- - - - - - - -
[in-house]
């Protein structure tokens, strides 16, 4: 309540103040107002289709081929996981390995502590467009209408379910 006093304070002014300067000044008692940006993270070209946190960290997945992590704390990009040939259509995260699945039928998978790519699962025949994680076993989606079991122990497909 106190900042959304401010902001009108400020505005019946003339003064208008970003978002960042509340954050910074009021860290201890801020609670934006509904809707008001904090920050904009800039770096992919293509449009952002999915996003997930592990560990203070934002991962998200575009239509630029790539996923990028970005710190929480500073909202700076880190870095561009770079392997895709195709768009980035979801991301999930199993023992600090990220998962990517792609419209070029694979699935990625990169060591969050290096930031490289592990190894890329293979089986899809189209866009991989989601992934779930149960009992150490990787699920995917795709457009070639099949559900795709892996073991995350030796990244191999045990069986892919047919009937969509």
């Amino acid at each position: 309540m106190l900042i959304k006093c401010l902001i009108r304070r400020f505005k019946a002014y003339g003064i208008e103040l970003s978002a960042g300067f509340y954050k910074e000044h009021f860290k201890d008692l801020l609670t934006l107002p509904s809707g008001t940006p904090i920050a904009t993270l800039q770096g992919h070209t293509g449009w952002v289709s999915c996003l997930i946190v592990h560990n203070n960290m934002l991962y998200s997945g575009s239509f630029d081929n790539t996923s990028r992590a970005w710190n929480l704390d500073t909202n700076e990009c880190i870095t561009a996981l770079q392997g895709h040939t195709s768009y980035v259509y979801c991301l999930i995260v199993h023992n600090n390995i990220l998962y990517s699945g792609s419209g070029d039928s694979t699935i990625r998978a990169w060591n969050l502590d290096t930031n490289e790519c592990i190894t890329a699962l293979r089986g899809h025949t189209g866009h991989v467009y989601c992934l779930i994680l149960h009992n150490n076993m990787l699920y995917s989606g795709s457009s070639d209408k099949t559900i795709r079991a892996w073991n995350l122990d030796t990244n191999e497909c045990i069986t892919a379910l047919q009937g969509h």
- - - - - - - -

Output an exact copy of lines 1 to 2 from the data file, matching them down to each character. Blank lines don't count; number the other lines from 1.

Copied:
[in-house]
């Protein structure tokens, strides 16, 4: 309540103040107002289709081929996981390995502590467009209408379910 006093304070002014300067000044008692940006993270070209946190960290997945992590704390990009040939259509995260699945039928998978790519699962025949994680076993989606079991122990497909 106190900042959304401010902001009108400020505005019946003339003064208008970003978002960042509340954050910074009021860290201890801020609670934006509904809707008001904090920050904009800039770096992919293509449009952002999915996003997930592990560990203070934002991962998200575009239509630029790539996923990028970005710190929480500073909202700076880190870095561009770079392997895709195709768009980035979801991301999930199993023992600090990220998962990517792609419209070029694979699935990625990169060591969050290096930031490289592990190894890329293979089986899809189209866009991989989601992934779930149960009992150490990787699920995917795709457009070639099949559900795709892996073991995350030796990244191999045990069986892919047919009937969509």